The territory of the Kaliningrad Oblast coincides with that of the northern part of historical East Prussia, (German: Nord-Ostpreussen), which was a part of Germany until 1945. After which, it was defacto annexed to the Soviet Union, cleared of its original population and directly attributed to the Russian SFSR under the interpretation of the protocols of the Potsdam Conference, excluding the Memelland, which was attached to the Lithuanian SSR also inside the Soviet Union.

Currently it is one of Russia's best performing regional economies, bolstered by a low manufacturing tax rate, as set by its 'Special economic Zone' [SEZ] status, given by Moscow. As of 2006, one in three televisions in Russia is made in Kaliningrad, and its population is one of few in Russia which has seen recent strong growth.[10]

Contents

Geography

Kaliningrad Oblast is an exclave of Russia surrounded by Lithuania, and Poland, in addition to the Baltic Sea.

Notable geographical features include:

Kaliningrad Oblast covers the northern part of the area of former East Prussia, which was an exclave of the Weimar Republic.

Politics

Kaliningrad Oblast

The current governor (since 2005) of Kaliningrad Oblast is Georgy Boos, who succeeded Vladimir Yegorov.

The EU and Russia have had serious political debate over the oblast territory. The enlargement of the EU in 2004, which saw Poland and Lithuania become member states, meant that the oblast now has land borders only with the EU. Issues of security have been at the forefront of debate, with high relevance to the Schengen Agreement.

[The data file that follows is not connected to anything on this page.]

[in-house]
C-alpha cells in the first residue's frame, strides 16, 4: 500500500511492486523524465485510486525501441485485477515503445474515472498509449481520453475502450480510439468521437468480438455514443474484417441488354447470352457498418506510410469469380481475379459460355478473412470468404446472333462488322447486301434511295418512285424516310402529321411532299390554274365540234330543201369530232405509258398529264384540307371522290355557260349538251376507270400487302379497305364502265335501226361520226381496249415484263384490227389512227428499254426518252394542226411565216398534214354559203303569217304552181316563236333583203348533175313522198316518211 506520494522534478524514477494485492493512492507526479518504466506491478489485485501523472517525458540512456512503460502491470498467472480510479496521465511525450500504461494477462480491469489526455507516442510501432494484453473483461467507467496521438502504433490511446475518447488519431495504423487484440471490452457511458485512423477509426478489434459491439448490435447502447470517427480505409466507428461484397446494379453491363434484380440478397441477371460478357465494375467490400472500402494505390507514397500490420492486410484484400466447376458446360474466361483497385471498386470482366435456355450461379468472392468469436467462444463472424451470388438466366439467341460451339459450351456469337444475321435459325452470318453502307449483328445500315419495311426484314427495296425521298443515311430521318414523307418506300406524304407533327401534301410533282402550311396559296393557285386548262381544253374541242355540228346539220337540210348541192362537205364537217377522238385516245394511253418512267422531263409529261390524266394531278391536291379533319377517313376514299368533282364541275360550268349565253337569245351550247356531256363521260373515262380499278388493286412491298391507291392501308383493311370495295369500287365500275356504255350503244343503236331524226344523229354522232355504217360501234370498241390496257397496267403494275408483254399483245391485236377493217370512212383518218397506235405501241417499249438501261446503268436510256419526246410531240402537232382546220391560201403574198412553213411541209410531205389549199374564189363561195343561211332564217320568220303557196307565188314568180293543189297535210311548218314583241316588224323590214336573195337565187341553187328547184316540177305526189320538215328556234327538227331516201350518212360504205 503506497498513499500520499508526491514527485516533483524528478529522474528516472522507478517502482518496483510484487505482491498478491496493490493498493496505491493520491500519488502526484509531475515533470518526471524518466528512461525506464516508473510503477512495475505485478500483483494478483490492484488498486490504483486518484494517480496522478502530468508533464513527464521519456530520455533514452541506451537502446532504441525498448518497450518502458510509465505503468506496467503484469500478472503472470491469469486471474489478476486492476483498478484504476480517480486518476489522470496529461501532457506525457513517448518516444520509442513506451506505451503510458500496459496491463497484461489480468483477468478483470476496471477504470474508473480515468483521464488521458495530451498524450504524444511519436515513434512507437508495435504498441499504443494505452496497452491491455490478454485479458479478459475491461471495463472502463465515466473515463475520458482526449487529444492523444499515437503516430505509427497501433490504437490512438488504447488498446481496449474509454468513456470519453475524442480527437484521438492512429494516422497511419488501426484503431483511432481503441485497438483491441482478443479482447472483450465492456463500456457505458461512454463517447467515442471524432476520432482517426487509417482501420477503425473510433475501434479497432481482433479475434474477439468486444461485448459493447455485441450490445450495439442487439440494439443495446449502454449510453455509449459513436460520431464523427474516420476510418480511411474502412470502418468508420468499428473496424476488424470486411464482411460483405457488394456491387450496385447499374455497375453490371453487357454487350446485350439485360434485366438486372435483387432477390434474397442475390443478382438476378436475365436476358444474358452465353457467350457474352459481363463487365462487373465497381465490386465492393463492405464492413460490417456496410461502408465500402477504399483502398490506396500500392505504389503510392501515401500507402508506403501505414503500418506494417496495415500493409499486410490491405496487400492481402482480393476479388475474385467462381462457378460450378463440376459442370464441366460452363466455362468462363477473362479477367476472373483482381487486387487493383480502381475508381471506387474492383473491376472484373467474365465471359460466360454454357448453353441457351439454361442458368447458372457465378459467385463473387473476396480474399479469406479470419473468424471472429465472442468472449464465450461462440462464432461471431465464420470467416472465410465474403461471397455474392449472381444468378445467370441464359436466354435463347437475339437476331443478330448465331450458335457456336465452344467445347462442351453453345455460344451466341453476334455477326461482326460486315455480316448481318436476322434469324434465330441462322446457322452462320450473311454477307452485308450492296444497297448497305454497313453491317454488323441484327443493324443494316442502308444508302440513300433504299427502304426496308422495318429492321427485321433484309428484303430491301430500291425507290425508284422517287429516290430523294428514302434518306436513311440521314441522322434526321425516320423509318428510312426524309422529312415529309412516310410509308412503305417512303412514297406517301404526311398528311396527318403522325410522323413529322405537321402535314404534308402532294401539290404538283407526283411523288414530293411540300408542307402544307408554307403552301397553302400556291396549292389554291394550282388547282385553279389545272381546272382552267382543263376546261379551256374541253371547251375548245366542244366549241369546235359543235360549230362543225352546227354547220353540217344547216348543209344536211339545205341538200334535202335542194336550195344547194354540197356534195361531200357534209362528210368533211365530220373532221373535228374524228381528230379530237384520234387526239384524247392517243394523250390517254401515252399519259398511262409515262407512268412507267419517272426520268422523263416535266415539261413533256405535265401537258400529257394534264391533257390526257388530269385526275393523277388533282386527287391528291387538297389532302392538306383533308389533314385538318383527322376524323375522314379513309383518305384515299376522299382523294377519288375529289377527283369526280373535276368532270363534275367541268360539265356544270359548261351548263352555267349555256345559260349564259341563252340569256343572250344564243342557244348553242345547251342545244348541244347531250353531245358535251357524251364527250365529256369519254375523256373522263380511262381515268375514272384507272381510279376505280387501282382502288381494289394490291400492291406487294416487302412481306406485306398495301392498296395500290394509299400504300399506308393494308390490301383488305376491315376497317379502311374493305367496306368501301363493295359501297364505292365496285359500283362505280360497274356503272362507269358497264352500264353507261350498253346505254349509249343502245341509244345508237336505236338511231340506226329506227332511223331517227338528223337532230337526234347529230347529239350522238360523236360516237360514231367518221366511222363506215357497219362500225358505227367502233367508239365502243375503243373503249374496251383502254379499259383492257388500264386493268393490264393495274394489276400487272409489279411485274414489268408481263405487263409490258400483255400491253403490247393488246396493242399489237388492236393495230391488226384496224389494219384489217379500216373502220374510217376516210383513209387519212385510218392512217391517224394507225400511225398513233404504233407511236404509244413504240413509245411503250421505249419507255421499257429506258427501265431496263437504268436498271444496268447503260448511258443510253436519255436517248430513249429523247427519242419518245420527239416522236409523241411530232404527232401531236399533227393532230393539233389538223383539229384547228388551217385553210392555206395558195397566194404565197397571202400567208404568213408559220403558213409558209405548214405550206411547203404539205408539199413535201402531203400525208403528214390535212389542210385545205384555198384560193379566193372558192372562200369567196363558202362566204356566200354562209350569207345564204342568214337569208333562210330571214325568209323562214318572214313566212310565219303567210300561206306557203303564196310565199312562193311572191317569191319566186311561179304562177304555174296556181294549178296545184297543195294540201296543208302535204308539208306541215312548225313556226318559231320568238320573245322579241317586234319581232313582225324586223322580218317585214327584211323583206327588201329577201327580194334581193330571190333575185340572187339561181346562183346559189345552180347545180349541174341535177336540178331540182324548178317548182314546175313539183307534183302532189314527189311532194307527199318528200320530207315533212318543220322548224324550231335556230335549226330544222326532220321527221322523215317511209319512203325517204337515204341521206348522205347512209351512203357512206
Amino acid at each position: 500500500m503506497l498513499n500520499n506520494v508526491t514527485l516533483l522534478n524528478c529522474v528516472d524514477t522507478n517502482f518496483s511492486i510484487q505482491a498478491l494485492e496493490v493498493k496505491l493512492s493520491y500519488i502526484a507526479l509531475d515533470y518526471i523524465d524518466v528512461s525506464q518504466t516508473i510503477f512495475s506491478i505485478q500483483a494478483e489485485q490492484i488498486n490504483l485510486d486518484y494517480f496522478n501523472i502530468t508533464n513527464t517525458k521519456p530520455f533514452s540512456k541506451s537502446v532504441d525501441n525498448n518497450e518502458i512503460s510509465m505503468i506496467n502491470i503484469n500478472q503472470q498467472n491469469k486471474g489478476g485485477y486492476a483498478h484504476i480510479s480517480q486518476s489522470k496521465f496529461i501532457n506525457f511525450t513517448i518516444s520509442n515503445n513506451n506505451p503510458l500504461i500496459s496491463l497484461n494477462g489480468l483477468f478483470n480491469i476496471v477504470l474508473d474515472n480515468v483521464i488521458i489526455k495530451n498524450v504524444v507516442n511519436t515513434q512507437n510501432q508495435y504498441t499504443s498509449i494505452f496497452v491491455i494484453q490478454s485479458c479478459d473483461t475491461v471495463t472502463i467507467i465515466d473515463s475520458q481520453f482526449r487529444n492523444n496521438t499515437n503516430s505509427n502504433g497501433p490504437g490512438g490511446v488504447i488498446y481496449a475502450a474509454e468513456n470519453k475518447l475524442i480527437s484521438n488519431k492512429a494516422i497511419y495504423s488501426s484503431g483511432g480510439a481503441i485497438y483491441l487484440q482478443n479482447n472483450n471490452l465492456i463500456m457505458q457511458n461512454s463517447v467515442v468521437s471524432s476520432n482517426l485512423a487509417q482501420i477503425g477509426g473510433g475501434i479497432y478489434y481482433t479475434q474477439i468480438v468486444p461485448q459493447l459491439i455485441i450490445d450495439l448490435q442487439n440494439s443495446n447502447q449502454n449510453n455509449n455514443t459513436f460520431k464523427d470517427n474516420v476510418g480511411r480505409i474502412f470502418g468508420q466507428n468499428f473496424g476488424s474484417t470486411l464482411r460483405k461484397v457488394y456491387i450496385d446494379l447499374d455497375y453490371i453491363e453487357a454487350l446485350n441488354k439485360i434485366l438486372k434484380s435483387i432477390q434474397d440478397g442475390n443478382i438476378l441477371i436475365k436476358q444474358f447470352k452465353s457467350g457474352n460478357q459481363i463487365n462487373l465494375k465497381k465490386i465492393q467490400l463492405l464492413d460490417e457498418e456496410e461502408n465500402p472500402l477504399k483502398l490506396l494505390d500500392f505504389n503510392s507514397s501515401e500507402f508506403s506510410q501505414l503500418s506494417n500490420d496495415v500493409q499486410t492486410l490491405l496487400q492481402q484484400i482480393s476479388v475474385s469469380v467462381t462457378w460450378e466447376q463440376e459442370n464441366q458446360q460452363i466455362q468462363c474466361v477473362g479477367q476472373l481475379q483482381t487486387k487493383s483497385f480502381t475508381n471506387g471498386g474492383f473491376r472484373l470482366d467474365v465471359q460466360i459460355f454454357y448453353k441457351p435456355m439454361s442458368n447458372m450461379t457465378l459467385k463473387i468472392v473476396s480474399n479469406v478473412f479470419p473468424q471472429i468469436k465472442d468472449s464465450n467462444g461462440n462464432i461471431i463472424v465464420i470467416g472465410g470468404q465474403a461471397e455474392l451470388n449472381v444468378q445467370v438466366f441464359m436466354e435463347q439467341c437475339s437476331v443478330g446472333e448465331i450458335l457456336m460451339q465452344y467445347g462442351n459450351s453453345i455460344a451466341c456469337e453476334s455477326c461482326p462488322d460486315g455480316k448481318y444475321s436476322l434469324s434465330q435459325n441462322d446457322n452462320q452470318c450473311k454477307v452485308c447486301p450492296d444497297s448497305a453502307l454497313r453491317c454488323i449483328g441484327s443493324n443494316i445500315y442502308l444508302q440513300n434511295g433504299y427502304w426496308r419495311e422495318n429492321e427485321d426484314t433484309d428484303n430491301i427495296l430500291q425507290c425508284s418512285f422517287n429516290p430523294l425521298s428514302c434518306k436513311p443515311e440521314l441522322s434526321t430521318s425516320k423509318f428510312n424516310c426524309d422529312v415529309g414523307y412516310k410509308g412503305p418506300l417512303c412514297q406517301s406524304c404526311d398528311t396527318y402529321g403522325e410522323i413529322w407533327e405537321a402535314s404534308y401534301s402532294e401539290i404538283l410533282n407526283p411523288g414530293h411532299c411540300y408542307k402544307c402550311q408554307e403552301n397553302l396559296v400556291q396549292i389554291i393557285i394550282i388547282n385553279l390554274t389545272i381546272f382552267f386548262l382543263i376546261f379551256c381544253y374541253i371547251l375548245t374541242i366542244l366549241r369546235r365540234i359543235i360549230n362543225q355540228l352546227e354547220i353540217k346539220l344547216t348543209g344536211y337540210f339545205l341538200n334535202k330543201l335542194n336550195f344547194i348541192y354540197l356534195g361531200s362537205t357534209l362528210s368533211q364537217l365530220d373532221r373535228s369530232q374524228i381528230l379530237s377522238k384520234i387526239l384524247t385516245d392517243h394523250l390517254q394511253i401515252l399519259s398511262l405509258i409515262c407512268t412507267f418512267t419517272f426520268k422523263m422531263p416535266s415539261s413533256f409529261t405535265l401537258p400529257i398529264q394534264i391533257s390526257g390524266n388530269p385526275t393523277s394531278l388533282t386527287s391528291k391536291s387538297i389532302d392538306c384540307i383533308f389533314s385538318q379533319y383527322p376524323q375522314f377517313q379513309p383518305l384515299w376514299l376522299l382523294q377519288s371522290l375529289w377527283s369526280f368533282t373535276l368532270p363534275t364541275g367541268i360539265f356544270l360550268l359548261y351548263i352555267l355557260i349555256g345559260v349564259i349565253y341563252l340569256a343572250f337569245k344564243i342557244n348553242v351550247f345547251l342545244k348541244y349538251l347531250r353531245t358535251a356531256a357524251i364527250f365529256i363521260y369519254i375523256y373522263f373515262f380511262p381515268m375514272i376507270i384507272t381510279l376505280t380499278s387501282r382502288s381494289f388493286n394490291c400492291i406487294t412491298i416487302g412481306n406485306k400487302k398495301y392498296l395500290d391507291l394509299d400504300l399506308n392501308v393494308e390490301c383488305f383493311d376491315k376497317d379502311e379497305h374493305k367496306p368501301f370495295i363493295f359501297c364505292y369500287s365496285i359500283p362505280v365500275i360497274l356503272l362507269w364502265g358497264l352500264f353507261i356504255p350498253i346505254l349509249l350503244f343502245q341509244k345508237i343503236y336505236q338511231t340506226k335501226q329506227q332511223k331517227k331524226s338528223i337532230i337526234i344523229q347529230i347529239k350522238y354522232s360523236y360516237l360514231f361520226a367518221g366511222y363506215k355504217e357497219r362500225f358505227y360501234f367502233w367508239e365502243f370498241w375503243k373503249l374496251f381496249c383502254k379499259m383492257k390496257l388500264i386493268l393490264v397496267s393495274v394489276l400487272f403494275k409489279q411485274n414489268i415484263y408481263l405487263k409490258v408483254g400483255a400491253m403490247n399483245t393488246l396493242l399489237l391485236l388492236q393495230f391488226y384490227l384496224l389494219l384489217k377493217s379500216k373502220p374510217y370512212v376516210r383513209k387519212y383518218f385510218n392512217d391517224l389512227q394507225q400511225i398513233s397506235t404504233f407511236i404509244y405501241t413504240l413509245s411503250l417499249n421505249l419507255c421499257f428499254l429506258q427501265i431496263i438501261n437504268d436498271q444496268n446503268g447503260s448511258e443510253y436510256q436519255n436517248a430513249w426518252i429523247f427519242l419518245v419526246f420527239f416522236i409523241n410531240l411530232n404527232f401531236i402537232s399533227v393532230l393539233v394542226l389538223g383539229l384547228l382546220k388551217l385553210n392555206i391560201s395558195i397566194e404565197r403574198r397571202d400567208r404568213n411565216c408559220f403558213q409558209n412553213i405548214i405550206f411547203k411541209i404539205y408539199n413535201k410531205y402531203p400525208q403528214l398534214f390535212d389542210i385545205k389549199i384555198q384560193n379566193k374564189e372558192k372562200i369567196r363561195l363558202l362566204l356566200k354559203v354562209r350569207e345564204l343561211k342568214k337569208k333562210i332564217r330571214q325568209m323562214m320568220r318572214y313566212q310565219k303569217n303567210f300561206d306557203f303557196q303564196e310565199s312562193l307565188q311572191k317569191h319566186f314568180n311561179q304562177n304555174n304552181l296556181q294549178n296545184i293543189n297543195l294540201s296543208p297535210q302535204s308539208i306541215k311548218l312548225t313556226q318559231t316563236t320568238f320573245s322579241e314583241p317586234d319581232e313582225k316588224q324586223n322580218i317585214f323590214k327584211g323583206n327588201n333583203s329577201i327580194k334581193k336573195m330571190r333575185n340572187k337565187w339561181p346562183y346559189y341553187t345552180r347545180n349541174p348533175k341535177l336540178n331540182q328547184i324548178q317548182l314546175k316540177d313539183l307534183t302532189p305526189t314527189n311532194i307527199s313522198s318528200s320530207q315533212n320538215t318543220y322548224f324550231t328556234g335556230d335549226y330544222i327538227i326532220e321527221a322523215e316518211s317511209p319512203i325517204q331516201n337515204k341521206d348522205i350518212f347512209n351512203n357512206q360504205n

After the collapse of the Soviet Union, some intellectuals and government officials in the oblast openly discussed the region separating from Russia. In the mid-1990s, Yury Matochkin, the oblast's first post-Soviet governor, demanded a special relationship with the EU and threatened with a referendum on secession, abetting fears in Moscow about the centrifugal forces of separatism.[11][12] His attempts at elevating the oblast's status to that of a sovereign republic associated with the Russian Federation yielded no results. Around the same time, the secessionist Baltic Republican Party, banned in 2005,[13] aimed at establishing the oblast as the "fourth Baltic state".[12] However, an organized secessionist movement has never emerged there and surveys indicate strong support for remaining a part of Russia.[12]